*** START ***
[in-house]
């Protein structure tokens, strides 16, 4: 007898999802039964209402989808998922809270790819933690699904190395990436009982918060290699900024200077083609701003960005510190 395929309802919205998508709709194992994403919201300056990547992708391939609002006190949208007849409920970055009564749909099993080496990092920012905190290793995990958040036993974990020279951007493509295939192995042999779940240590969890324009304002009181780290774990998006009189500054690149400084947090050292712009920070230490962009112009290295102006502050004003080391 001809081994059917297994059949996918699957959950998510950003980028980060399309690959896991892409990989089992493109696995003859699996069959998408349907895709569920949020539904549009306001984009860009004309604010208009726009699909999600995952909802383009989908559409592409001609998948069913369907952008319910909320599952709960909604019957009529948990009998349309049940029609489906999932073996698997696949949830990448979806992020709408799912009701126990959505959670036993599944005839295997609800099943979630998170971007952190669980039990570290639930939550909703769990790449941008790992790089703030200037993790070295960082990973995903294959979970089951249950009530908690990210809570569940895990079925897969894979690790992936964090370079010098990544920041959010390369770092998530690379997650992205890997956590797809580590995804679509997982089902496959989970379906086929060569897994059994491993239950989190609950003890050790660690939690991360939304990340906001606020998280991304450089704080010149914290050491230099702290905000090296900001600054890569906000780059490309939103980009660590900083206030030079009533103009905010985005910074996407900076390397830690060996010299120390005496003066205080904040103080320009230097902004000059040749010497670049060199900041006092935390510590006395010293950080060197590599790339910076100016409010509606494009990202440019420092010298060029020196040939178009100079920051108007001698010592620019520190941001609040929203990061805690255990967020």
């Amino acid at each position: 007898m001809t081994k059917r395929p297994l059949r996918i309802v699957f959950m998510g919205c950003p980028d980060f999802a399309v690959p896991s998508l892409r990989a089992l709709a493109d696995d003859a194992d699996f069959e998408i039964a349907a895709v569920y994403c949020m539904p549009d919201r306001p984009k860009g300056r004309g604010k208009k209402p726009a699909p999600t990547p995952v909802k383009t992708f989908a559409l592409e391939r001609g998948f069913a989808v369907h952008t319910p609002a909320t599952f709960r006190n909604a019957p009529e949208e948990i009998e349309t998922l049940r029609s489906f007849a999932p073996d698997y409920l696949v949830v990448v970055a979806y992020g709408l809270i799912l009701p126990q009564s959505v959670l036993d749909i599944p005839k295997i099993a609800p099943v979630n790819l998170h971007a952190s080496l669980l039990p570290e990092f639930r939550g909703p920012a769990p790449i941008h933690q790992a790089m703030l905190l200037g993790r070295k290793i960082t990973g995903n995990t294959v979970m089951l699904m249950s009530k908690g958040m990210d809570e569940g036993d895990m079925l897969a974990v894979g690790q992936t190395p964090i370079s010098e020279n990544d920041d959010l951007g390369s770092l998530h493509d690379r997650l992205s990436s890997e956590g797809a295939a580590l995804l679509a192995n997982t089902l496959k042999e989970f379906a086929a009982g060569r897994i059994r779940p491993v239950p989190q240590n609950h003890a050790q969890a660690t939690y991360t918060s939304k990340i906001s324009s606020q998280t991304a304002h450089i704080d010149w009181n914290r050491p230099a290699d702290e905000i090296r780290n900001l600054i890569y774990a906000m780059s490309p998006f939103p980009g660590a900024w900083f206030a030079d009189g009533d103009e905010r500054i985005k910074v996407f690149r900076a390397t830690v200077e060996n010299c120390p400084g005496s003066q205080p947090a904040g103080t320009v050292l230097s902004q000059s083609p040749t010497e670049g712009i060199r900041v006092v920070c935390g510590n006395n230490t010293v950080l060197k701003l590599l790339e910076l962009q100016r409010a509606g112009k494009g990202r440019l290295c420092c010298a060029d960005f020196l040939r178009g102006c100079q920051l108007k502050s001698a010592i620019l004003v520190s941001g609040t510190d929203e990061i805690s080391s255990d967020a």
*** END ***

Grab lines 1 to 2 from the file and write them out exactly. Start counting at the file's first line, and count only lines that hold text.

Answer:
[in-house]
């Protein structure tokens, strides 16, 4: 007898999802039964209402989808998922809270790819933690699904190395990436009982918060290699900024200077083609701003960005510190 395929309802919205998508709709194992994403919201300056990547992708391939609002006190949208007849409920970055009564749909099993080496990092920012905190290793995990958040036993974990020279951007493509295939192995042999779940240590969890324009304002009181780290774990998006009189500054690149400084947090050292712009920070230490962009112009290295102006502050004003080391 001809081994059917297994059949996918699957959950998510950003980028980060399309690959896991892409990989089992493109696995003859699996069959998408349907895709569920949020539904549009306001984009860009004309604010208009726009699909999600995952909802383009989908559409592409001609998948069913369907952008319910909320599952709960909604019957009529948990009998349309049940029609489906999932073996698997696949949830990448979806992020709408799912009701126990959505959670036993599944005839295997609800099943979630998170971007952190669980039990570290639930939550909703769990790449941008790992790089703030200037993790070295960082990973995903294959979970089951249950009530908690990210809570569940895990079925897969894979690790992936964090370079010098990544920041959010390369770092998530690379997650992205890997956590797809580590995804679509997982089902496959989970379906086929060569897994059994491993239950989190609950003890050790660690939690991360939304990340906001606020998280991304450089704080010149914290050491230099702290905000090296900001600054890569906000780059490309939103980009660590900083206030030079009533103009905010985005910074996407900076390397830690060996010299120390005496003066205080904040103080320009230097902004000059040749010497670049060199900041006092935390510590006395010293950080060197590599790339910076100016409010509606494009990202440019420092010298060029020196040939178009100079920051108007001698010592620019520190941001609040929203990061805690255990967020």